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With the consolidation of the FFF technology, filaments with a high level of additives and fillers have started to be accessible for 3D printing. These fiber-filled materials count on improved mechanical properties and higher thermal resistance, which makes them ideal for engineering projects of all types.
This white paper will help you gain more knowledge on the properties of the different composite materials available in the market nowadays, and their applications in 3D printing.
Fillers have been used in the plastic industry since its beginning: the main purpose of fillers was initially to reduce the amount of costly polymer matrix in a blend, and so increase the economic yield of the manufacturing process.
Depending on the chosen combination of filler and polymer matrix, the consequent filled material can acquire much better properties, compared to the original polymer alone.
The addition of filler is know to impart one or more of the following benefits:
- Reduction of cost
- Improved mechanical properties (e.g. stiffness, hardness, impact resistance)
- Improved thermal resistance and thermal conductivity
- Reduce thermal expansion
- Fire retardancy
A special class of fillers is represented by fibres: contrary to spherical or irregular particles, fibres have a high aspect ratio. Tensile strength and modulus are properties that are normally enhanced by the addition of a fibre filler. The most common fibre fillers are glass fibre (cheap and stiff), carbon fibre (strong and heat resistant), aramid fibre (impact and heat resistant), acrylic (cheap and low density).
Polyamides such as PA are commonly blended with carbon fibres: the two materials are exceptionally compatible, and in the right proportion result in a very stiff and sturdy blend, with a strength comparable to that of a weak aluminium alloy, but for half the weight. Carbon fibre-filled polyamides largely find applications in the automotive industry, for parts in contact with oils and subject to loads in aggressive environment such as the engine bay of a car.
To better show the effect of the addition of carbon fibres to a polyamide matrix, we compared the properties of our two filaments PA (polyamide) and PAHT-CF15 (polyamide, 15% carbon fibre-filled). PA is characterised by being a flexible and durable material, ideal for moving parts, when sudden hits or falls are expected. The addition of 15% carbon fibre completely transforms the polyamide blend into a very stiff material, capable of withstanding heavy loads without flexing, even at high temperature.
An important advantage of the addition of fibres to thermoplastic is a generally improved thermal resistance, which is normally translated into better dimensional stability in hot environments, such as car engine bays, electric panels and in proximity of moving parts. PAHT-CF15 withstands temperatures 42% higher than what tolerated by unfilled PA (Figure 8). This makes PAHT-CF15 an ideal material for structural and supports element, designed to work in hot environments.
The addition of fibres in 3D printing filaments also affects the printability properties of the material. For example, in the molten state, the presence of rigid, solid particles greatly increases the melt viscosity of the blend, thus requiring higher printing temperatures to ensure an optimal flow.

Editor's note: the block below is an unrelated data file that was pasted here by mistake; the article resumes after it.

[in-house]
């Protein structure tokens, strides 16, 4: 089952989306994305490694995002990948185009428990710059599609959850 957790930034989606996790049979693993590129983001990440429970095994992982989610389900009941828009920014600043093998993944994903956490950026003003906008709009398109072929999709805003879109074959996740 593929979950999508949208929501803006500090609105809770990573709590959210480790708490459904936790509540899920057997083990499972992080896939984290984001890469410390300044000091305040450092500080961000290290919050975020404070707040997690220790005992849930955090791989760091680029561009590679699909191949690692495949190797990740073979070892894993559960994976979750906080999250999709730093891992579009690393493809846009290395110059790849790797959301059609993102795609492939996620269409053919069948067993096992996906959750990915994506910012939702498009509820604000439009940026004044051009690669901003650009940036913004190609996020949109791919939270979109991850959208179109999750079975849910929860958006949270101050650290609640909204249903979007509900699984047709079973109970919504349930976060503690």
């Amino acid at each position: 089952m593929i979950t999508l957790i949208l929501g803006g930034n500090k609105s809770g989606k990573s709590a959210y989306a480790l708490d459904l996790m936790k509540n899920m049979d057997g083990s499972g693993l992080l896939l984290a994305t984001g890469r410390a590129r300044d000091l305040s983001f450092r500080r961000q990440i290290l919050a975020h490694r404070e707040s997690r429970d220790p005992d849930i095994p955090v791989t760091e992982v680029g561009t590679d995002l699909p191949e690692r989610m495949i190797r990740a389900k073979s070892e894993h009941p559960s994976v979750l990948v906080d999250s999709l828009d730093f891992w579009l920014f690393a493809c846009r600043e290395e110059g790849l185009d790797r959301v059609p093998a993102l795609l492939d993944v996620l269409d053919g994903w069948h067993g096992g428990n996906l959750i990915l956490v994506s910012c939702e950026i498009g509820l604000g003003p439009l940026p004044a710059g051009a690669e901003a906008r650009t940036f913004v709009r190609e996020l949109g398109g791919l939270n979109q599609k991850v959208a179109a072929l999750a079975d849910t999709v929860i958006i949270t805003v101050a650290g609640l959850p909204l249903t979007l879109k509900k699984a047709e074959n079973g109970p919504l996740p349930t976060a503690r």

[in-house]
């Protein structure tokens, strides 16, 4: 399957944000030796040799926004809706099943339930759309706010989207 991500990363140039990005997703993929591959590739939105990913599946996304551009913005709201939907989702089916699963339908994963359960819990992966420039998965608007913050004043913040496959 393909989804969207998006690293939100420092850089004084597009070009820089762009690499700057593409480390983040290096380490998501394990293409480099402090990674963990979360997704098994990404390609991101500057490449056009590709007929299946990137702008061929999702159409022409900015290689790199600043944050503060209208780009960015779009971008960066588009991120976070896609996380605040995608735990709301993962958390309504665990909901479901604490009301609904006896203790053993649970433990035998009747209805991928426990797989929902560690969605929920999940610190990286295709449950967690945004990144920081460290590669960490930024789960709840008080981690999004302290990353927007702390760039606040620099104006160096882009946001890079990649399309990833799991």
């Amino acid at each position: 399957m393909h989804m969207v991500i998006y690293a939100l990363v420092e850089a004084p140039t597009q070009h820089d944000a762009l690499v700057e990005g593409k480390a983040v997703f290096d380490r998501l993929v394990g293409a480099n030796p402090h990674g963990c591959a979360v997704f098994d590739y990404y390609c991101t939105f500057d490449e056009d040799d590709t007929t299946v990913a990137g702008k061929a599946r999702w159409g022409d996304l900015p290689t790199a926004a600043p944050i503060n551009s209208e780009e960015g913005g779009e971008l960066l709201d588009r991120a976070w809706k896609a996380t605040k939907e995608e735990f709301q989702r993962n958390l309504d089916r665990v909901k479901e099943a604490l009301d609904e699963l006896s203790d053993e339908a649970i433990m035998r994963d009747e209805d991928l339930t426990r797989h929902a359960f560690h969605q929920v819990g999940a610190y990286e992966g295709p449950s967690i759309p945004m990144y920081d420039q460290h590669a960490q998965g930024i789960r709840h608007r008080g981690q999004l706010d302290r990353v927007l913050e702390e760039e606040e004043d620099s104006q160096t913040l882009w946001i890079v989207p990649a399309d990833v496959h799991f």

Another aspect to take into consideration is the abrasive effect of solid particles/fibres. The use of carbon and (especially) glass fibres can result in a considerable wear of the classical brass nozzle over a relatively short period of time. For this reason, when working with fibre-filled materials, to ensure consistent printing performances a special hardened nozzle such as BCN3D Hotend X is highly recommended.
Get to know the BCN3D fiber-filled filaments
Our range of BCN3D Filaments include carbon and glass fibre-filled materials for the most demanding and technical applications. These filaments feature the mechanical benefits provided by fibre reinforcement, while maintaining a consistently good printability and surface finish.
Our range includes PAHT-CF15 (polyamide, 15% carbon fibre-reinforced) which we have extensively discussed and PP-GF30 (polypropylene, 30% glass fibre-reinforced).
PAHT-CF15 combines high temperature and chemical resistance with extreme mechanical properties. It allows to print parts able to withstand high temperatures (150 ºC for a prolonged period, peak temperatures of 180 ºC). In comparison with standard PA, the addition of 15% carbon fiber makes the final composite material stronger and stiffer thus introducing new possibilities of application for FFF 3D printing.
PP-GF30 is a high-solid composite filament, filled with glass fibre for chemically resistant, lightweight and dimensionally stable parts. It is amongst the most used filled materials in the automotive industry, characterised by a long service life and able to resist to all weather conditions.
Would you like to know more about 3D printing? Check out the following white papers:
- Anatomy of Sigma & Sigmax R19 extrusion system: Partnering with e3D™ & Bondtech™ manufacturers
- Introduction to FFF technology and its most important parameters
- Introduction to Fused Filament Fabrication (FFF) 3D printing technology
- Guide on how to choose a professional desktop 3D printer – White Paper
- Introduction to the Plastic Manufacturing Industry – White Paper
Ready to save time and cut costs with a BCN3D printer? Request a customized quotation for a BCN3D Printer.